Difference between revisions of "Bayes' theorem"

From Lesswrongwiki
Jump to: navigation, search
(Added a simple visualization)
Line 6: Line 6:
 
:<math>P(A|B) = \frac{P(B | A)\, P(A)}{P(B)}</math>
 
:<math>P(A|B) = \frac{P(B | A)\, P(A)}{P(B)}</math>
 
where A is the proposition of interest, B is the observed evidence, P(A) and P(B) are prior probabilities, and P(A|B) is the posterior probability of A.
 
where A is the proposition of interest, B is the observed evidence, P(A) and P(B) are prior probabilities, and P(A|B) is the posterior probability of A.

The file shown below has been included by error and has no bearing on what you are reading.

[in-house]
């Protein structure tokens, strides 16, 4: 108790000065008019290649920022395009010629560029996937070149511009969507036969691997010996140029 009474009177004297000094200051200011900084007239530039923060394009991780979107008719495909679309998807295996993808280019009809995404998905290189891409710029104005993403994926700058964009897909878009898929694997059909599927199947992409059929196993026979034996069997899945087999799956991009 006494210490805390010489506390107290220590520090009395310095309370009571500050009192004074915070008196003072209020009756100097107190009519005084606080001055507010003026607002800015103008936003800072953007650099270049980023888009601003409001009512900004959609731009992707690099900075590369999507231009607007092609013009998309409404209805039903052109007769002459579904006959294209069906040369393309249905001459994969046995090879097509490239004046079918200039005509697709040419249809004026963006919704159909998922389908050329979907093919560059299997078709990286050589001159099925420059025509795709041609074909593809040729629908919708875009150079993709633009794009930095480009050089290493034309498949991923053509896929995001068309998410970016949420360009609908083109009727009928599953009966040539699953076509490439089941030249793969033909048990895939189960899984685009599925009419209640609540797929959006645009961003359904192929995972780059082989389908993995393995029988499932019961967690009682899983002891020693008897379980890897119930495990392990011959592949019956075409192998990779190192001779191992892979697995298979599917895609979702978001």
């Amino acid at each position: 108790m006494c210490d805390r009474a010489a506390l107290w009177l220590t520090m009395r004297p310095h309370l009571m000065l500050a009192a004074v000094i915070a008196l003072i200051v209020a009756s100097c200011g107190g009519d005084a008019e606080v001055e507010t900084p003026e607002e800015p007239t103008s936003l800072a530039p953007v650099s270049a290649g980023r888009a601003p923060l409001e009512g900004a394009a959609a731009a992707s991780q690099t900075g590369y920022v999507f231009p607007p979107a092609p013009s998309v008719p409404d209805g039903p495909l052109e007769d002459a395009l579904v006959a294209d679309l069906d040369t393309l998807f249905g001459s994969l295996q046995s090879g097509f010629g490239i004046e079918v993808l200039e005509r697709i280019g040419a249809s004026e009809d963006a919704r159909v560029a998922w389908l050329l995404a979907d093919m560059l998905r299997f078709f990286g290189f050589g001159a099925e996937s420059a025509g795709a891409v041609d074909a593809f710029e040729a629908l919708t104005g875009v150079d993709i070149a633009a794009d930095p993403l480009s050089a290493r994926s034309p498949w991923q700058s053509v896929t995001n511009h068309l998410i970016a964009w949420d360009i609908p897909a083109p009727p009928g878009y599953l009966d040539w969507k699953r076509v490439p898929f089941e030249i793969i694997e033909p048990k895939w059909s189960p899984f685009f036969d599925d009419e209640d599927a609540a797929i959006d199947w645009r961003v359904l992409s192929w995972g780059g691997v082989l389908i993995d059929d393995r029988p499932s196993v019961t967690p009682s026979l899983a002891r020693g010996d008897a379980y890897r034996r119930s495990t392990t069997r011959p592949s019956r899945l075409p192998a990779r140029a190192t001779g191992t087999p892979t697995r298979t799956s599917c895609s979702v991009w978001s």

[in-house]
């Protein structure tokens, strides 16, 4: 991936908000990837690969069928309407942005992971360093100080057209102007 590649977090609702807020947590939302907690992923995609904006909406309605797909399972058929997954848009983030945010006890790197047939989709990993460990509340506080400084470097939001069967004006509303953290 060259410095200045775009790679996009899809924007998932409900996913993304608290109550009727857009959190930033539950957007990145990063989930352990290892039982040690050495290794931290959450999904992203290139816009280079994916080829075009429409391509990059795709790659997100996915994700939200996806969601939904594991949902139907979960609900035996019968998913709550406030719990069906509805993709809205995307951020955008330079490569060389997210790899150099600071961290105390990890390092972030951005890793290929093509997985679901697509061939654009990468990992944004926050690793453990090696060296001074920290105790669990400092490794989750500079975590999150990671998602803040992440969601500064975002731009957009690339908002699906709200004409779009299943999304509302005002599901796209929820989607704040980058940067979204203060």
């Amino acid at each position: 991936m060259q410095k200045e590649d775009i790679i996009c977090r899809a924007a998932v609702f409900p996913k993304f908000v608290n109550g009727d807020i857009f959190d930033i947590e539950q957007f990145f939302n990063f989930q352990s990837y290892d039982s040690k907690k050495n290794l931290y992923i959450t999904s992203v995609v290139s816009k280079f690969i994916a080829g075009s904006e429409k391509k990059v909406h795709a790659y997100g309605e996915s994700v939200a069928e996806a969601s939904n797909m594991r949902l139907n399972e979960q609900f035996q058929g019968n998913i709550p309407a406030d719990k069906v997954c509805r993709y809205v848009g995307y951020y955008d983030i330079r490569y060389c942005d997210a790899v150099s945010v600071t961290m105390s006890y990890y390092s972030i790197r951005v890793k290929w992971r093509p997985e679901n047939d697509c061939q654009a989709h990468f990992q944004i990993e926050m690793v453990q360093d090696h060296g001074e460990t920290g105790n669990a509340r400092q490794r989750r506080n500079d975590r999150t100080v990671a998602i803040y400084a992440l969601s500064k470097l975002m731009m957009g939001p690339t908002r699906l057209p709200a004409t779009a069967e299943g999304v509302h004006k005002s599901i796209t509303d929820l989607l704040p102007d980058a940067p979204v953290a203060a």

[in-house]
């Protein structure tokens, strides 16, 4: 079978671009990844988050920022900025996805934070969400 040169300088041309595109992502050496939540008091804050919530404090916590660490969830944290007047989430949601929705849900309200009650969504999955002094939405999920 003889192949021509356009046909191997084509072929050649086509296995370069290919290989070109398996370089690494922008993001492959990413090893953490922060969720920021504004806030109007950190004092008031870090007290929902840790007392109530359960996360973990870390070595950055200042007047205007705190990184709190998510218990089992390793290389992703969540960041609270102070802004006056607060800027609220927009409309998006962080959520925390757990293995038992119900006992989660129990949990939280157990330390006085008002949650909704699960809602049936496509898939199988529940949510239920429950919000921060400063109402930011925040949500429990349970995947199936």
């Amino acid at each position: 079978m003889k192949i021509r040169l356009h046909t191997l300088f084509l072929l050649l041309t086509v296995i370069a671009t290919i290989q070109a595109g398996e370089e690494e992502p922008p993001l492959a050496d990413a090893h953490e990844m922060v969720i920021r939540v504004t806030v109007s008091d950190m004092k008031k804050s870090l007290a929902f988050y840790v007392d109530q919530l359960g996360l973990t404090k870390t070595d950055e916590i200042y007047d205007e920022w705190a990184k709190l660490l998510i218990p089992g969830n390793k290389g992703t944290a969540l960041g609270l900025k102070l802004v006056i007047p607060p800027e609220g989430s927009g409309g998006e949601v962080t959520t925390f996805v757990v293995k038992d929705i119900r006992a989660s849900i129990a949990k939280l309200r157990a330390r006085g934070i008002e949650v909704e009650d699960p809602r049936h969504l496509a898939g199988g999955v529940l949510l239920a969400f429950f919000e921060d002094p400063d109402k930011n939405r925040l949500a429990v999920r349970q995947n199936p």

+
 +
==Visualization==
 +
 +
[[Image:Bayes.png]]
  
 
==References==
 
==References==

Revision as of 17:51, 6 May 2009

Smallwikipedialogo.png
Wikipedia has an article about


A law of probability that describes the proper way to incorporate new evidence into prior probabilities to form an updated probability estimate. Bayesian rationality takes its name from this theorem, as it is regarded as the foundation of consistent rational reasoning under uncertainty.

The theorem commonly takes the form:

where A is the proposition of interest, B is the observed evidence, P(A) and P(B) are prior probabilities, and P(A|B) is the posterior probability of A.

Visualization

Bayes.png

References

Other Resources